Arrested and charged with a felony assault simply for bruising the fragile ego of Waller County, Texas officer Brian Encinia, Sandra Bland would later end up dead in an alleged suicide in an empty back corner holding cell in county lock-up. The details of her mysterious death, as detailed by an independent autopsy, still prove to be inconclusive as noted: there’s no DNA on the plastic garbage liner used in the hanging nor did this particular corner have cameras and proper monitoring.
Kate Davis and David Heilbroner’s Say Her Name: The Life and Death of Sandra Bland provides more questions than answers on the circumstance of her death, but also gives a sketch of her life as a young woman finding herself in a series of entry-level jobs in Chicago after college. A graduate of Waller County’s Prairie View A&M University, an HBCU, she finds herself returning for a temporary position amongst her friend. Inspired by the recent killings of unarmed black men by police, she takes to Facebook to make her stance known in a series of “Sandy Speaks” video diaries of the behind-the-wheel-of-a-car/direct address variety that hashtag activists of all political ideologies seem to favor. Bland was an articulate, educated, and inspiring woman who lectured African Americans and white allies on a variety of topics including race, the Black Lives Matter movement, hair, and gang violence. A woman of principals, she quit a decent job as a marketing coordinator with a Chicago-based cookware firm when she discovered they were supporting mass incarceration.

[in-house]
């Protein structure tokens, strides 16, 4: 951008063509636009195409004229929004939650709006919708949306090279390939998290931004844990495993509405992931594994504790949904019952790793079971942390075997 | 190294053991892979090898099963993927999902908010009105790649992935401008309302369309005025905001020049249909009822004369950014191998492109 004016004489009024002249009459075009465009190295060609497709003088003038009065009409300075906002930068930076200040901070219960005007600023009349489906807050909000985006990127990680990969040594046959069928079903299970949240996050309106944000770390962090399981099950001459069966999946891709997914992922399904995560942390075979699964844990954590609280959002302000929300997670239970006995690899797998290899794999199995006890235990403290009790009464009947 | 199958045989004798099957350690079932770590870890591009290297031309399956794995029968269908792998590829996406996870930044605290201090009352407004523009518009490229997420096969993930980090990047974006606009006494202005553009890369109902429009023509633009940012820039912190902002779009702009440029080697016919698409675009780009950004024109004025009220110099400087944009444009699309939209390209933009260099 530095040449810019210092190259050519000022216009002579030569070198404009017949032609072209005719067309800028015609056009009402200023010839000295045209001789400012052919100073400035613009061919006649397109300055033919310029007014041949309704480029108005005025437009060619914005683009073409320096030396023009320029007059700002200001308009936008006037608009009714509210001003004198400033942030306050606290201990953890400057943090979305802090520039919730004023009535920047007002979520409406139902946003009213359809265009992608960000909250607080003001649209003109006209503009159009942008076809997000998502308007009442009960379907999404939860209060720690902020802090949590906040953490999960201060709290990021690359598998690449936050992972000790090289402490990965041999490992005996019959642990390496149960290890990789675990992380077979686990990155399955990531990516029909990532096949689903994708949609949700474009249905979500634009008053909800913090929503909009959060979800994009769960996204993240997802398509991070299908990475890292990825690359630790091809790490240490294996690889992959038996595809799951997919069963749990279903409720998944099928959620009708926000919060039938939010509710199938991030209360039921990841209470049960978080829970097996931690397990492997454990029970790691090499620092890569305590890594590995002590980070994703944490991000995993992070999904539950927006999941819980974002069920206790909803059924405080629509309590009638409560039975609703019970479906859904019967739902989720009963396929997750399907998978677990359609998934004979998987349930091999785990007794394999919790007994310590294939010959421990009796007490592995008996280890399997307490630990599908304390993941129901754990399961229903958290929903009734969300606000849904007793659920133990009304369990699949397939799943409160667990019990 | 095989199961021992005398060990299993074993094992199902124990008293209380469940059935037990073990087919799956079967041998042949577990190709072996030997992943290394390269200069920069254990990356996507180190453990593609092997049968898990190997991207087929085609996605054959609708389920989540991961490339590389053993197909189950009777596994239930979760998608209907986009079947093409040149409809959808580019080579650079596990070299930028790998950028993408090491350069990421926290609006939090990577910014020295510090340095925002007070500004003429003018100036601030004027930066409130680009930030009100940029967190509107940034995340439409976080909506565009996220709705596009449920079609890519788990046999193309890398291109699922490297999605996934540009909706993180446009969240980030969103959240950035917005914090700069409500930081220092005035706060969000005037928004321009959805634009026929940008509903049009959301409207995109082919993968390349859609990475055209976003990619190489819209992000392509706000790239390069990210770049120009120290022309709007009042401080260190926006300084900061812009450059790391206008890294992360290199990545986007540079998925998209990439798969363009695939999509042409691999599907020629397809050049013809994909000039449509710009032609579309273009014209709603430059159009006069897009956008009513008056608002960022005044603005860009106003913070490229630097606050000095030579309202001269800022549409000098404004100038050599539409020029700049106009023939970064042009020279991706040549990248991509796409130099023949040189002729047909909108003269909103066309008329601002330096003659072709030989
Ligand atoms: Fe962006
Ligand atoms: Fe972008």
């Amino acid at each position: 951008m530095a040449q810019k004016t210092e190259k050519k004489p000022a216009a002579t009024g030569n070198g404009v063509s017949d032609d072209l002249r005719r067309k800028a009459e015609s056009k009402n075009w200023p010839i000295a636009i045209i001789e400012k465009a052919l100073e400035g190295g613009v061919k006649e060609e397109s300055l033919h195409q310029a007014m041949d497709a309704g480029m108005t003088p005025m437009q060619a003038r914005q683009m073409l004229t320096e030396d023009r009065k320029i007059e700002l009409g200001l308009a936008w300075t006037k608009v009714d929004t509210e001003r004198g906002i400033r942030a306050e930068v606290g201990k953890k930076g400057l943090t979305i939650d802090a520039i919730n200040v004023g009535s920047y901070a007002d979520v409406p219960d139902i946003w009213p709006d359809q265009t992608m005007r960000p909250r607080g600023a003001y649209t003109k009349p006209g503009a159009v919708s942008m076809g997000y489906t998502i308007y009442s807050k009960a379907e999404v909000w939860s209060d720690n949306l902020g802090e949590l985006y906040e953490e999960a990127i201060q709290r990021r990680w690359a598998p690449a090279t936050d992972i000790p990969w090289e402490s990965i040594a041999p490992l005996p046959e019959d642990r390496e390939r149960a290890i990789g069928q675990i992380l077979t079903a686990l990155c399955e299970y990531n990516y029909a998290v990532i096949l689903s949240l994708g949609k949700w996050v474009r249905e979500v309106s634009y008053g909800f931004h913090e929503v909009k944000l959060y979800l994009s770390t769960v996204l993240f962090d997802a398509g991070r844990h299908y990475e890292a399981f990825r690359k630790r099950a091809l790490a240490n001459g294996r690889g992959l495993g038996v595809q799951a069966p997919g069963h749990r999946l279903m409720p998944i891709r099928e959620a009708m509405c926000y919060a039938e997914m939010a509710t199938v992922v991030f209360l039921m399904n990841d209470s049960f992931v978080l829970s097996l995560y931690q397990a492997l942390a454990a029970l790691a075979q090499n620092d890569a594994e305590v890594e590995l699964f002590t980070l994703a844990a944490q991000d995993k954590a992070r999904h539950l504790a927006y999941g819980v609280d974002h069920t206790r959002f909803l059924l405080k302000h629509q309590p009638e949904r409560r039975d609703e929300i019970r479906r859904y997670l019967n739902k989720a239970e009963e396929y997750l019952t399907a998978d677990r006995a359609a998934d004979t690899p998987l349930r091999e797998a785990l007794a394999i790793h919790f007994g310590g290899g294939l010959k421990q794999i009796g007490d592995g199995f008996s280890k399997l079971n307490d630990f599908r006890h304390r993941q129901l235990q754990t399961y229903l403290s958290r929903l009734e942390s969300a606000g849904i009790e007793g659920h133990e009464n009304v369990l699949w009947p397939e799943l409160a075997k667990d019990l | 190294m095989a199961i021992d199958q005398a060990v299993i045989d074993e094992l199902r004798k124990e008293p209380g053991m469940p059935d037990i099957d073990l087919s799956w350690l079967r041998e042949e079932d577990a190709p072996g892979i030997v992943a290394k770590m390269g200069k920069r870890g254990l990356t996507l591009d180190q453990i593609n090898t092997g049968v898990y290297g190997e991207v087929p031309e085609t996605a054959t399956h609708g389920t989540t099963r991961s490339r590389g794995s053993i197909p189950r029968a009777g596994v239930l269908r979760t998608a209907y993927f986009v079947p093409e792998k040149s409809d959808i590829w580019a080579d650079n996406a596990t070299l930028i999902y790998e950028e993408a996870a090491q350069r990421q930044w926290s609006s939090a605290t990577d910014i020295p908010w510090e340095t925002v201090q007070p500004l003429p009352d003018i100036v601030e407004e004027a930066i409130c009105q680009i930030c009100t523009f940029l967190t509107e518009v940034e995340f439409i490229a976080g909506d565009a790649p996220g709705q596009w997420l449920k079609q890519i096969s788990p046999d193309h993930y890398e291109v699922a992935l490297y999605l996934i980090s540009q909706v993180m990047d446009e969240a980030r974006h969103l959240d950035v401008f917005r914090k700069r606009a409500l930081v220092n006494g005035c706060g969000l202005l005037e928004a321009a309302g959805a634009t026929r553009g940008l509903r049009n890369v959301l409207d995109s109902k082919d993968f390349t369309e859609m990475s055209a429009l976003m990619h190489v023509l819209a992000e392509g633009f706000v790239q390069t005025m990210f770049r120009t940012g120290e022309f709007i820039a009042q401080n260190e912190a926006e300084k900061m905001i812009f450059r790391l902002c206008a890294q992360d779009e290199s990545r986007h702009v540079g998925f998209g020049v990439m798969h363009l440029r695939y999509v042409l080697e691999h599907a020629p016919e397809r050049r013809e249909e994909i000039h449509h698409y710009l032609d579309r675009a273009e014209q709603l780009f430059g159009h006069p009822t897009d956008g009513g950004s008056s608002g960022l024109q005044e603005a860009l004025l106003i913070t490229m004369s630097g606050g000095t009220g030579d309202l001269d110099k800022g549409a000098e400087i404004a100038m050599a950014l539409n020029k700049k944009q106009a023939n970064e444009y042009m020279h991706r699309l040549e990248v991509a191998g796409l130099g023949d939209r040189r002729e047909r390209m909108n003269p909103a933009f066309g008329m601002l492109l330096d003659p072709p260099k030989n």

Chronicling Bland’s own Facebook activism along with an examination of the mysterious circumstances of her death, the film is part legal procedural, police mystery, and an exploration of the kind of racism that led to her arrest in the first place. (Truth be told, cooler heads should have prevailed and the matter should have been resolved in court). It’s the good fortune of the filmmakers that they’re able to present a case both on behalf of the Blands and their Chicago-based counsel, along with Waller County officials, including local DA Elton Mathis and Sheriff R. Glenn Smith who tell their side of the story. The filmmakers benefit from on the ground journalism as activists take over Waller County’s prison–which since has had a different scandals–projecting Bland’s “Sandy Speaks” video journals on the side of the building.
Embedded with Bland’s counsel as they strategize and file suit against Waller County, the jail, and Encinia personally, the film is unafraid to gloss over darker passages in Bland’s life, including a previous DUI conviction and other factors that provide a fuller picture for Mathis and Smith’s theories on the case. The fact that Bland is not a squeaky clean figure to be a face of police aggression (unlike James Blake) certainly doesn’t diminish the mystery at the core of the picture. If only they could have gotten a fired Encina to discuss the arrest; the officer had been charged by Mathis with a misnomer perjury charge that has since been dropped for reasons unknown.
The central thesis of the film falls on that particular encounter. If indeed Encina’s misnomer was discharged as it was not in the interest of justice, what purpose did Bland’s arrest serve? Say Her Name revisits the facts of the case in explicit, occasionally over-the-top details as the filmmaker are placed so deeply with Bland’s counsel that they are pointing out potential flaws with Waller County’s work. Certain moments either diminish the intellectual arguments at the core of the film or serve to further prove Bland was once here and now a specter looming over a never-ending, polarizing ongoing national conversation on racism and policing in America.
Say Her Name: The Life and Death of Sandra Bland screened at Tribeca Film Festival and will play on HBO.